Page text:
The Whole Brain And Holistic way of helping others

by | Mar 12, 2021 | General News | 0 comments

Over the coming weeks I’ll be writing about my ‘Whole Brain And Holistic’ approach to psychological, emotional and physical well-being. I want to share with you how I work in a whole-brain way…with my left-brain gathering facts, information, noticing the details, creating plans and structure; and my right-brained ‘felt sense’ of the client (or group attendee), of my own inner bodily reactions and sensations, imaginings, hunches, intuition, physical boundaries, the bigger-picture and context of the client, and any trans-personal or spiritual aspects that may emerge between us.

I’ll start here with the very first enquiry, then next time I’ll look at our first contact, then our first meeting/session; and then I will write about the middle stage and finally the ending.

In a later series of blog posts I’ll also clarify my own ‘whole-brain and holistic’ approach to different presenting problems/issues. Some, but not all, of these common difficulties form the basis of the 12 modules of ‘The Ripple Effect’ Process that I have created to allow other therapists to use this framework and help many more people to make improvements to their experience of life and to live in a ‘whole-brained and holistic’ way.


When I work as a psychotherapist with clients I am as much aware of myself, as I am of them.

I am not only tuned into my curiosity and interest in them, and what I notice about them; but also to my own bodily reactions, images, emotions and ‘gut feelings’ about them. We create a dance right from the client’s decision to make contact with me – instead of another therapist – and this is where, when and how the ‘music’ begins. Will it be smooth and melodic, or harsh and jangly? Will I be reluctant to dance or eager to get started? Will I be quickly abandoned on the dance-floor or expected to take part in a dancing marathon? My left brain is engaged with finding out the details of the steps we might take, and my right brain follows the melody, tempo and ‘feel’ of it all.



I no longer make my telephone number public as a first contact point, because I’ve had a few too many disturbed people abusing this…perhaps trying to shock, scare or arouse me. They did neither. I now chose to have only an e-mail address for contact – and it gives me much more information than a first ‘phone call does anyway.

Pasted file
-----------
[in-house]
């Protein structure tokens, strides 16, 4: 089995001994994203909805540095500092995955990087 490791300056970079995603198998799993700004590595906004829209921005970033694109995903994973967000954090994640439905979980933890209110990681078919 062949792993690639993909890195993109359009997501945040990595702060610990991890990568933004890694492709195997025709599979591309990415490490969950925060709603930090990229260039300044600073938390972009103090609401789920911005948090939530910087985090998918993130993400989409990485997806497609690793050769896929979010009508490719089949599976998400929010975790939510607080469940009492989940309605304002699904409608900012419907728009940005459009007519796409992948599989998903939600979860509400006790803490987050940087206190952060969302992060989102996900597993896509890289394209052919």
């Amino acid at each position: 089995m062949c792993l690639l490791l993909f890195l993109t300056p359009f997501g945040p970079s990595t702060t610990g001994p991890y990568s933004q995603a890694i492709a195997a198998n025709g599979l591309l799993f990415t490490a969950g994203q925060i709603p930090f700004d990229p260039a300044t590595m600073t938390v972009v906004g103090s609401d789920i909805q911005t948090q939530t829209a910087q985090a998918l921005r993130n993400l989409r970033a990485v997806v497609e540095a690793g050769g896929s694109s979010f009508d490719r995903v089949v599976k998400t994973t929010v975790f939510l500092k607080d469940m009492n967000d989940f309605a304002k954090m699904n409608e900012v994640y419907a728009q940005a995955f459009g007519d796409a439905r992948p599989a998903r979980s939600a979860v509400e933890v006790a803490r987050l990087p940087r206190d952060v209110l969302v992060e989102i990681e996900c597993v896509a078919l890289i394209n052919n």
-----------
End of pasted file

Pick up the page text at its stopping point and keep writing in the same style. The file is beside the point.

An e-mail appears in my in-box. I don’t recognise the sender. I open it and see that it’s a request for my help – either for themselves or for a partner or family member. Immediately I am intrigued as to the underlying reason for the enquiry and whose need it serves.

I notice their e-mail address – and whether it’s a personal or business one, and if it gives me their real name.

Then I notice how much they’ve written to me. Is it just a brief two or three lines asking me to contact them, or is it half a page (or more sometimes) of detail, back-story and despair; or a catalogue of failed attempts to get help elsewhere?

I also notice what time of day it was written, and whether it’s well written or with grammatical errors and text-speak abbreviations.

I am imagining how old the sender is, based upon the information I have so far

I am already creating an image for this person based upon these few initial ‘pointers’. This isn’t a judgement about them, but simply a mixture of the relevant aspects that I’ve noticed so far.

Why did they chose to contact me and ask for my help, out of the many other therapists out there?

When I respond to this e-mail, how quickly do they also then respond to me – how desperate do they seem?

What is my gut feeling about them? Is it of interest, compassion, desire to help as much as I can; or on rare occasions I’ve felt uncomfortable, challenged, suspicious, even slightly disinterested. All of which tell me something about what this person may bring out in other people too…and I wonder why that might have become the case.

I await our first contact over the ‘phone…when I can find out even more about who they are and what they want from me…


By Maxine Harley (Msc Integrative Psychotherapy)

Maxine Harley

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